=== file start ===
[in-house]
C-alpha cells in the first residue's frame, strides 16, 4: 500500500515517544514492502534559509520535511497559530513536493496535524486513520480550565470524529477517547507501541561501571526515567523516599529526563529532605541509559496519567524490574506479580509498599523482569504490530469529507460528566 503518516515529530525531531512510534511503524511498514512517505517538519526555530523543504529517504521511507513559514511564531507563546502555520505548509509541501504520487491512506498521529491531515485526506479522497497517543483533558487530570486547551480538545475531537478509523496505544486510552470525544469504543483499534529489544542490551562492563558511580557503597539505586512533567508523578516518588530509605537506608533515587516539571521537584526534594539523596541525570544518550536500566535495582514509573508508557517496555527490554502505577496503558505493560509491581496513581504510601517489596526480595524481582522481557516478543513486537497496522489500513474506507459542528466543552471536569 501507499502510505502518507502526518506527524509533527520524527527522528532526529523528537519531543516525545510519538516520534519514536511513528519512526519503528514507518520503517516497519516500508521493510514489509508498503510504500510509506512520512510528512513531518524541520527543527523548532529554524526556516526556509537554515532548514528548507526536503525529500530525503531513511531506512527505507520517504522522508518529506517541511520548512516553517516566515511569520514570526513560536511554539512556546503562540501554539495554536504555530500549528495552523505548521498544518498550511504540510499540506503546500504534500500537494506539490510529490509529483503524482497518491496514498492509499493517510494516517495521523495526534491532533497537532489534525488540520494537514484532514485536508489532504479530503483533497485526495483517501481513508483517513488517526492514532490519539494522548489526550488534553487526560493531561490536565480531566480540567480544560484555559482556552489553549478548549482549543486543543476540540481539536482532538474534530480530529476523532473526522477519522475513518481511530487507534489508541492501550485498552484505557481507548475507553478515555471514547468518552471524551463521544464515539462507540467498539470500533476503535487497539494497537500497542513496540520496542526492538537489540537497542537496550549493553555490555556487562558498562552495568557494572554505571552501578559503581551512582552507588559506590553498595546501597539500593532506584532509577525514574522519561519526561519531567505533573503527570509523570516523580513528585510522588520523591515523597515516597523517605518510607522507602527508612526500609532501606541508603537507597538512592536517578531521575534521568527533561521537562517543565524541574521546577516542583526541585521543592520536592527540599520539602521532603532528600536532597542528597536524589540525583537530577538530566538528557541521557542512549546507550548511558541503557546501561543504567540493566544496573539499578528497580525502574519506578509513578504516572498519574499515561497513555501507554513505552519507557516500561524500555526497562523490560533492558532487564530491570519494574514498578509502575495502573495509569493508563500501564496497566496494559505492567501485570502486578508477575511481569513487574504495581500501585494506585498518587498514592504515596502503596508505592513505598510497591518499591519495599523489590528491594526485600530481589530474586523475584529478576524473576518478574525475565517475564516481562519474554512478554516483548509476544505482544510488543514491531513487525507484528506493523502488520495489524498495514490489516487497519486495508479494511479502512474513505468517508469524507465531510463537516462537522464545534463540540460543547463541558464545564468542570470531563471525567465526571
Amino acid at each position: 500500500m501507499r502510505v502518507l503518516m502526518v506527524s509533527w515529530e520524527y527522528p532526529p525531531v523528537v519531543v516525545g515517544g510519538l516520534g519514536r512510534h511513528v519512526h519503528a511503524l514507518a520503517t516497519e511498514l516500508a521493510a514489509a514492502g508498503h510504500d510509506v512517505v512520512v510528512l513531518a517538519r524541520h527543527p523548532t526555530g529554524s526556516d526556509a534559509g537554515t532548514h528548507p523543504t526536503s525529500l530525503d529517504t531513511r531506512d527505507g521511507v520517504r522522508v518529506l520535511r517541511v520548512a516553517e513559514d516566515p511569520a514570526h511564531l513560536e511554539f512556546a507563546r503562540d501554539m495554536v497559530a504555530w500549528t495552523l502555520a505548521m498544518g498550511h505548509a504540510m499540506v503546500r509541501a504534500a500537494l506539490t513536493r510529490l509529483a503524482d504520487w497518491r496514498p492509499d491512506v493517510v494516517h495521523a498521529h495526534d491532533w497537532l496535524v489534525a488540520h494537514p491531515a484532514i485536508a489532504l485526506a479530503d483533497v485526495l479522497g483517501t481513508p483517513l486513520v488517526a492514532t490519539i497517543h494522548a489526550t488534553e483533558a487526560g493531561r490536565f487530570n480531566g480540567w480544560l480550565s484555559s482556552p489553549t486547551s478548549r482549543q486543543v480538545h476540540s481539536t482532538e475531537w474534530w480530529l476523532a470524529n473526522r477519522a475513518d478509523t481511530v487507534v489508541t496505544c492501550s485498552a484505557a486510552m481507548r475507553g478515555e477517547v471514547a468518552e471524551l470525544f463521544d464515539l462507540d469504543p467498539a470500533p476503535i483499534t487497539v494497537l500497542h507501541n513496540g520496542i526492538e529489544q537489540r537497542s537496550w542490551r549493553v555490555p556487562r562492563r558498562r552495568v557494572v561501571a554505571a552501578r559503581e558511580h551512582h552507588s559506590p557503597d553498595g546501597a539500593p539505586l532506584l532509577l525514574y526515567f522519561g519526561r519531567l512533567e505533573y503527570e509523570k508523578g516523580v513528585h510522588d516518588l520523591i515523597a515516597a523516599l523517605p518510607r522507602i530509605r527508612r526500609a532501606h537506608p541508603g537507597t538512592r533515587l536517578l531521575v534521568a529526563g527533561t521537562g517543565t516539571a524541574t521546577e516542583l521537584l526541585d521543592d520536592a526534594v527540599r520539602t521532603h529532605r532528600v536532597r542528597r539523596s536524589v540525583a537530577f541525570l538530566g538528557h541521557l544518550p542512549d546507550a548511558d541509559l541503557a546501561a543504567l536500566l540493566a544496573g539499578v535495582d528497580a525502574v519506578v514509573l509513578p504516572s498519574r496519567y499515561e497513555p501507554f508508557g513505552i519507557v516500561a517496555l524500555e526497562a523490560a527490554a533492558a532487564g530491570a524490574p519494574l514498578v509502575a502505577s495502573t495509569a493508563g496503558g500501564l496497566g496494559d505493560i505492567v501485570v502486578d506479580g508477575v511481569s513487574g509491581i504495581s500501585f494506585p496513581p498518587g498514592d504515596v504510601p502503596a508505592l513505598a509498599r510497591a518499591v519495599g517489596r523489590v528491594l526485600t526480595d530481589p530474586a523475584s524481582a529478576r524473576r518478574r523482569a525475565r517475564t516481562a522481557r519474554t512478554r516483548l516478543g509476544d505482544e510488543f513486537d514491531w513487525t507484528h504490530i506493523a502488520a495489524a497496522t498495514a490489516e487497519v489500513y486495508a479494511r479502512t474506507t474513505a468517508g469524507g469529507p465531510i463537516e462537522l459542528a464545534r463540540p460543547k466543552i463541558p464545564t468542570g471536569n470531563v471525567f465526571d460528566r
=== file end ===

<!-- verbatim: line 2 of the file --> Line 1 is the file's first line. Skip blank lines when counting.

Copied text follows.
C-alpha cells in the first residue's frame, strides 16, 4: 500500500515517544514492502534559509520535511497559530513536493496535524486513520480550565470524529477517547507501541561501571526515567523516599529526563529532605541509559496519567524490574506479580509498599523482569504490530469529507460528566 503518516515529530525531531512510534511503524511498514512517505517538519526555530523543504529517504521511507513559514511564531507563546502555520505548509509541501504520487491512506498521529491531515485526506479522497497517543483533558487530570486547551480538545475531537478509523496505544486510552470525544469504543483499534529489544542490551562492563558511580557503597539505586512533567508523578516518588530509605537506608533515587516539571521537584526534594539523596541525570544518550536500566535495582514509573508508557517496555527490554502505577496503558505493560509491581496513581504510601517489596526480595524481582522481557516478543513486537497496522489500513474506507459542528466543552471536569 501507499502510505502518507502526518506527524509533527520524527527522528532526529523528537519531543516525545510519538516520534519514536511513528519512526519503528514507518520503517516497519516500508521493510514489509508498503510504500510509506512520512510528512513531518524541520527543527523548532529554524526556516526556509537554515532548514528548507526536503525529500530525503531513511531506512527505507520517504522522508518529506517541511520548512516553517516566515511569520514570526513560536511554539512556546503562540501554539495554536504555530500549528495552523505548521498544518498550511504540510499540506503546500504534500500537494506539490510529490509529483503524482497518491496514498492509499493517510494516517495521523495526534491532533497537532489534525488540520494537514484532514485536508489532504479530503483533497485526495483517501481513508483517513488517526492514532490519539494522548489526550488534553487526560493531561490536565480531566480540567480544560484555559482556552489553549478548549482549543486543543476540540481539536482532538474534530480530529476523532473526522477519522475513518481511530487507534489508541492501550485498552484505557481507548475507553478515555471514547468518552471524551463521544464515539462507540467498539470500533476503535487497539494497537500497542513496540520496542526492538537489540537497542537496550549493553555490555556487562558498562552495568557494572554505571552501578559503581551512582552507588559506590553498595546501597539500593532506584532509577525514574522519561519526561519531567505533573503527570509523570516523580513528585510522588520523591515523597515516597523517605518510607522507602527508612526500609532501606541508603537507597538512592536517578531521575534521568527533561521537562517543565524541574521546577516542583526541585521543592520536592527540599520539602521532603532528600536532597542528597536524589540525583537530577538530566538528557541521557542512549546507550548511558541503557546501561543504567540493566544496573539499578528497580525502574519506578509513578504516572498519574499515561497513555501507554513505552519507557516500561524500555526497562523490560533492558532487564530491570519494574514498578509502575495502573495509569493508563500501564496497566496494559505492567501485570502486578508477575511481569513487574504495581500501585494506585498518587498514592504515596502503596508505592513505598510497591518499591519495599523489590528491594526485600530481589530474586523475584529478576524473576518478574525475565517475564516481562519474554512478554516483548509476544505482544510488543514491531513487525507484528506493523502488520495489524498495514490489516487497519486495508479494511479502512474513505468517508469524507465531510463537516462537522464545534463540540460543547463541558464545564468542570470531563471525567465526571